Nelson Mandela: A life in pictures
Nelson Mandela and his wife Winnie in this undated file picture.
WASHINGTON (AP) — Just days before the presidential election, U.S. officials are striking back at allegations they failed to respond quickly or efficiently against the deadly attack on the U.S. Consulate in Benghazi, Libya, detailing for the first time a broad CIA rescue effort.
Senior U.S. intelligence officials said Thursday that CIA security officers went to the aid of State Department staff less than 25 minutes after they got the first call for help from the consulate, which was less than a mile from a CIA annex. The detailed timeline provides the first in-depth look at how deeply the CIA was involved in the rescue attempt, and it comes amid persistent questions about whether the Obama administration responded as quickly and effectively as it could to the siege.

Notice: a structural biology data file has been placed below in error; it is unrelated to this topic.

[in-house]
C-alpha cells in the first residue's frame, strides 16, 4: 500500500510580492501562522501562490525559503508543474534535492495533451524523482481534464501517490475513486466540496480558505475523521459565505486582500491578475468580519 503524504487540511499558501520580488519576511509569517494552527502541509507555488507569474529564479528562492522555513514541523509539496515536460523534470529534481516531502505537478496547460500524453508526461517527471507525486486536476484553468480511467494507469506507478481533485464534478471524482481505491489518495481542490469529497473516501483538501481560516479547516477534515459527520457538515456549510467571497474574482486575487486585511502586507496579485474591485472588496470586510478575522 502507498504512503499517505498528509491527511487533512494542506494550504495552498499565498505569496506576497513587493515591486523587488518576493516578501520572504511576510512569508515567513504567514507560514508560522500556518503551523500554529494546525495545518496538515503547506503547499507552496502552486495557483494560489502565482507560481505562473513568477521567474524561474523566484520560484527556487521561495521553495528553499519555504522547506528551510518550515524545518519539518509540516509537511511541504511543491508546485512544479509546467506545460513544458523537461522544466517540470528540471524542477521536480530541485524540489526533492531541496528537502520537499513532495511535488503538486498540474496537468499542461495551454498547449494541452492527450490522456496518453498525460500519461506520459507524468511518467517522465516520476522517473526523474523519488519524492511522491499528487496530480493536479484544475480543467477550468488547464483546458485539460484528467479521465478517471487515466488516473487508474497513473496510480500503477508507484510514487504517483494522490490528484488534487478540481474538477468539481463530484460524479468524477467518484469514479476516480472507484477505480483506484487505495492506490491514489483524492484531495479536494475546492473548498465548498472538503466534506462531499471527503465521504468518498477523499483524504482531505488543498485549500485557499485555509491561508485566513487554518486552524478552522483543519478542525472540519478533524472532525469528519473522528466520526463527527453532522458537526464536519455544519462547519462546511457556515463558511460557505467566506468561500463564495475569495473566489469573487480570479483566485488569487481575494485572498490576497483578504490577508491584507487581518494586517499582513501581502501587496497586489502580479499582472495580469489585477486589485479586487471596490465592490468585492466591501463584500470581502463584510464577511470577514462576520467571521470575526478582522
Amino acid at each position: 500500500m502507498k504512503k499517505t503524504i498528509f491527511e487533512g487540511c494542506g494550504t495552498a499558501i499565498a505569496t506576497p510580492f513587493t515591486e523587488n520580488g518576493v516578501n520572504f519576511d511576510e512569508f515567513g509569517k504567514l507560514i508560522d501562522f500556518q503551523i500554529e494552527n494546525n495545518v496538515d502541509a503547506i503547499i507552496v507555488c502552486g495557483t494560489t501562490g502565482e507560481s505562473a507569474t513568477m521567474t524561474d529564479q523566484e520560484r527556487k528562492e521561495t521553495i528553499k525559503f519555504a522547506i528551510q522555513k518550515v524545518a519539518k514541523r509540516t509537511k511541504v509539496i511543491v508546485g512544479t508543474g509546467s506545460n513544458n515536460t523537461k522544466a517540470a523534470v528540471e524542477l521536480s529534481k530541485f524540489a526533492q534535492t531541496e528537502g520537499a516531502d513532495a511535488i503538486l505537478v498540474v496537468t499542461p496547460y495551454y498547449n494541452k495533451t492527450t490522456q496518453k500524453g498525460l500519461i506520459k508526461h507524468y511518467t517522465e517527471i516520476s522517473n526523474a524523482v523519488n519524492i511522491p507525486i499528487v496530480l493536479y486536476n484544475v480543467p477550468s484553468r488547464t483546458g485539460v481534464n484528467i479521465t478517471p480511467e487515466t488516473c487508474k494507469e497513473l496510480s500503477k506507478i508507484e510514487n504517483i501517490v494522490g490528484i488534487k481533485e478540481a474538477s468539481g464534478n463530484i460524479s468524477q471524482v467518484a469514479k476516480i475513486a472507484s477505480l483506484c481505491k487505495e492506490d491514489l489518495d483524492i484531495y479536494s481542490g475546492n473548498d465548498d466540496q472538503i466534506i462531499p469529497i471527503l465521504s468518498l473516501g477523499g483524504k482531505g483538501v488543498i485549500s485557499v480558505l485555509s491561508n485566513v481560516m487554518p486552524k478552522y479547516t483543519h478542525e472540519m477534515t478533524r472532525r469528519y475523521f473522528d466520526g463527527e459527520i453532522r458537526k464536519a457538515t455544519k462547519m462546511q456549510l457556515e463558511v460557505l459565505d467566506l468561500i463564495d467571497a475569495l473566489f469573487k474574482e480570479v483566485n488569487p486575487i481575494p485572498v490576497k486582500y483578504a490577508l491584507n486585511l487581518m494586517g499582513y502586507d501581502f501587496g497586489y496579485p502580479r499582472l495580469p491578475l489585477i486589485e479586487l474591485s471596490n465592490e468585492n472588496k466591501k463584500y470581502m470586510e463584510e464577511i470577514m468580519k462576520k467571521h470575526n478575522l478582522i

The attack on the 11th anniversary of 9/11 by what is now suspected to be a group of al-Qaida-linked militants killed U.S. Ambassador Chris Stevens and three other Americans.
U.S. officials described the timeline in a clear effort to rebut recent news reports that said the CIA told its personnel to “stand down” rather than go to the consulate to help repel the attackers. Fox News reported that when CIA officers at the annex called higher-ups to tell them the consulate was under fire, they were twice told to “stand down.” The CIA publicly denied the report.
The intelligence officials told reporters Thursday that when the CIA annex received a call about the assault, about a half dozen members of a CIA security team tried to get heavy weapons and other assistance from the Libyans. But when the Libyans failed to respond, the security team, which routinely carries small arms, went ahead with the rescue attempt. At no point was the team told to wait, the officials said.